In Part 3, we will examine the financial statements of Pharmacyclics (NASDAQ:PCYC) and evaluate its financial strength with regard to its ability to fund all clinical programs related to ibrutinib. 2012 is the first year PCYC reported positive earnings. The revenues were derived from several milestone payments from its corporate partner, Johnson and Johnson (NYSE:JNJ). As the clinical programs draw closer to an end, more revenues from the JNJ partnership will be materialized between 2013 and 2016. We estimate that PCYC could receive from JNJ milestone payments of $100M in 2013, $163M in 2014, and $463M in 2015. We also estimate that PCYC will start generating commercial revenues from an ibrutinib launch in 2016 going forward. Total revenues for PCYC are estimated to be $500M (2016), $1.22B (2017), $2.24B (2018), and $3.7B (2019). The revenue numbers will be used for stock valuation in Part 4.
Let's first review PCYC's financial statements. In 2012 (ending December 31), the company reported net earnings of $117.5M, as compared to losses in previous years. So, 2012 is the first time the company's earnings have been positive. The $161M of revenues were primarily from milestone payments from its partnership with JNJ and other companies (see below). PCYC's R&D costs ($64M) were about 40% of its revenue and its SG&A expense ($13M) was 10% of its revenues in 2012. As the company expands its clinical programs in 2013 and 2014, we anticipate that these expenses will increase significantly.
Now, let's look at its balance sheet. The company has no long term debt. However, it is important to note that the company has a history of funding its operation through issuance of common stock. For example, during the fiscal year ended 6/30/2010, PCYC issued 31 million shares of common stock, representing a 115% increase in total shares outstanding. The following year, it issued 8.7 million shares, or a 14.7% increase in total shares. During the fiscal year ended 6/30/2012, the company only issued 1.4 million shares, or a 2% increase. Apparently, the partnership with JNJ in December 2011 alleviated the need to raise funds through stock issuance. PCYC currently has 74.4 million shares outstanding.
As of December 2012, the company has approximately $355M total assets which include $327M cash and marketable securities. Shareholder equity is $262M and total liabilities are $93M. The company has no long-term debt and plenty of cash. In addition, it can access loans from the JNJ partnership. Therefore, the company stands in good financial strength to upcoming clinical trials without further issuance of common shares.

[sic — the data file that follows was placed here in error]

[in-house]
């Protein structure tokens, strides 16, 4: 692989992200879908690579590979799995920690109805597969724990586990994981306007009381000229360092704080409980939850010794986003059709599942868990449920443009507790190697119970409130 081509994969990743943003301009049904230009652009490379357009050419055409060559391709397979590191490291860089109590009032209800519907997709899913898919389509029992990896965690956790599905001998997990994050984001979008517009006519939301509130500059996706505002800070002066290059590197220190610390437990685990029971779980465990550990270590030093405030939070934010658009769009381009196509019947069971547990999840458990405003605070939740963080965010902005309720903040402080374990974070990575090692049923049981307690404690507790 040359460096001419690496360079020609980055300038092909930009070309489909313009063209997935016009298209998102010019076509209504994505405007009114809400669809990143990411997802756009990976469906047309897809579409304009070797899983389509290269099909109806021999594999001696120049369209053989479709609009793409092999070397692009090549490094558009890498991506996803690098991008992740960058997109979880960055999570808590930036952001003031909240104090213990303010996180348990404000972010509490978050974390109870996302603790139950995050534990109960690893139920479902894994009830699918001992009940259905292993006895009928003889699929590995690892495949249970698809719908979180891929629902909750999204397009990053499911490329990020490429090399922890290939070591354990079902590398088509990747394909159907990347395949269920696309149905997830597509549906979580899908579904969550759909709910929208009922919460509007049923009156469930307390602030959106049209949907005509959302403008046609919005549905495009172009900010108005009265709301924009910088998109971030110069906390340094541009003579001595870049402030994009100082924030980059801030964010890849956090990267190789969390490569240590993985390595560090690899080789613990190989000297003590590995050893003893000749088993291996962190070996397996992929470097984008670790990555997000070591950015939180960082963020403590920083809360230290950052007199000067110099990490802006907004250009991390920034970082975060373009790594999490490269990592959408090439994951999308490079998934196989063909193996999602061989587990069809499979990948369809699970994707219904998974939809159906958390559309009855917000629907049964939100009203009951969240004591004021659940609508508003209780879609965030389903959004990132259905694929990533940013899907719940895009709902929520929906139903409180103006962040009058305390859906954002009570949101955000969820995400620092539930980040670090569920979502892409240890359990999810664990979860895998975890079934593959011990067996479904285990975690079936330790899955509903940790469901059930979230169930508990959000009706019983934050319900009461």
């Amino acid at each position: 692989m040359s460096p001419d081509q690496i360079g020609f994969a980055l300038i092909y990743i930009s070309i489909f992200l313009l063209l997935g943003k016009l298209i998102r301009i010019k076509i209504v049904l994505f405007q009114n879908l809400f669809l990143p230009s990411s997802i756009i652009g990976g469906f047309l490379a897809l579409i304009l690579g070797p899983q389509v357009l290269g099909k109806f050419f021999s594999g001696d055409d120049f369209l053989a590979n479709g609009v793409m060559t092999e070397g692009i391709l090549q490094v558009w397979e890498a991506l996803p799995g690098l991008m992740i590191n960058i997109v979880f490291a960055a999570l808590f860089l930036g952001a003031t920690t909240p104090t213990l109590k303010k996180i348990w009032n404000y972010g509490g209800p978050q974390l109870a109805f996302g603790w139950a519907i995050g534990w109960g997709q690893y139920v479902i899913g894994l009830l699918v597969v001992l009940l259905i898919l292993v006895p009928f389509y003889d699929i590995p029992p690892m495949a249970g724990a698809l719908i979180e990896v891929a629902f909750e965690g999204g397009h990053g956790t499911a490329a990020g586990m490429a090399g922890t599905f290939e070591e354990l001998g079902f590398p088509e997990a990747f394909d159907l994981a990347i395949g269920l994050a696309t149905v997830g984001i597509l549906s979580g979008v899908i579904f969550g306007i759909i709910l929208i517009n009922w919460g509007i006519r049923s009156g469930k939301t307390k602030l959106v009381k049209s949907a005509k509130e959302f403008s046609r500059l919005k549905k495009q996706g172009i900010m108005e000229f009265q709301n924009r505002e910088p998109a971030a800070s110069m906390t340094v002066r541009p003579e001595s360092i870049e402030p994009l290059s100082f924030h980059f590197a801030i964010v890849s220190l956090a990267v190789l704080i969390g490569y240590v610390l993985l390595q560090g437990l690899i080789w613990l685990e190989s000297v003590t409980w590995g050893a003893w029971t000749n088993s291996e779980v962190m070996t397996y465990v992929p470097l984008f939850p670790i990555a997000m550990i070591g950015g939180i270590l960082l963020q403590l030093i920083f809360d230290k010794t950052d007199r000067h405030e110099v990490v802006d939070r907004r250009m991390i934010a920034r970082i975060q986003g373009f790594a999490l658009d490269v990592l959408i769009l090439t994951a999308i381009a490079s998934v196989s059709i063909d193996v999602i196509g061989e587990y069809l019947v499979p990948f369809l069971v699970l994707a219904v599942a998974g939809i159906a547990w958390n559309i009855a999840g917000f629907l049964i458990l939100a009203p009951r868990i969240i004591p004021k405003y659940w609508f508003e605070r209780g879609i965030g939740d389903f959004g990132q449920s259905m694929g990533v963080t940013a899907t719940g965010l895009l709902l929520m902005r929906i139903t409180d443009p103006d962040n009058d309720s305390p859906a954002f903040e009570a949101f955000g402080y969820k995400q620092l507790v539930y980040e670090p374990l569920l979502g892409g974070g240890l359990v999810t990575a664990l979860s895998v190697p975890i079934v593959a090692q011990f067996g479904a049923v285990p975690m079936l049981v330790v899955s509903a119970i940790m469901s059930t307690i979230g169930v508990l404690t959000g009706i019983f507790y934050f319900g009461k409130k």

Next, we review the partnership agreement with JNJ, because this is the major source of revenues from 2012 to 2016 until the company launches its first drug product in 2016.
In December 2011, PCYC entered into a worldwide collaboration and license agreement with Janssen, a subsidiary of Johnson & Johnson to develop and commercialize ibrutinib, for oncology indications. The collaboration provided for payments by JNJ to PCYC of $150M upfront, as well as the potential to receive future milestone payments of up to $825M based upon continued development progress ($250M), regulatory progress ($225M), and approval of the product in both the U.S. and worldwide ($350M). So, the total deal is $975M that PCYC may receive if all milestones are achieved (see Table).
In 2012, the deal had triggered $100M milestone payments to PCYC, as a result of reaching a development progress milestone (the enrollment of patients to the Phase III CLL and Phase II MCL trials). We estimate that PCYC could receive additional $100M of development payments in 2013 and $50M in 2014, corresponding to the progress in CLL and MCL clinical trials. In addition, we estimate that PCYC may receive regulatory filing payments (total $225M) as early as 2014. We assume it will receive half of the payment in 2014 and the other half in 2015. We anticipate that in 2015, ibrutinib is likely to receive FDA and or EU approval for CLL and MCL indications. The events will result in the final milestone payment of $350M in 2015.
The partnership agreement with JNJ also includes costs and profit-sharing arrangement, in which JNJ is responsible for 60% of development costs, whereas PCYC is responsible for 40% of costs. Once the products are launched, both companies will share 50:50 of revenues and commercialization expenses. We will incorporate the information into our financial projection in Part 4.
Disclosure: I am long PCYC, JNJ. I wrote this article myself, and it expresses my own opinions. I am not receiving compensation for it (other than from Seeking Alpha). I have no business relationship with any company whose stock is mentioned in this article.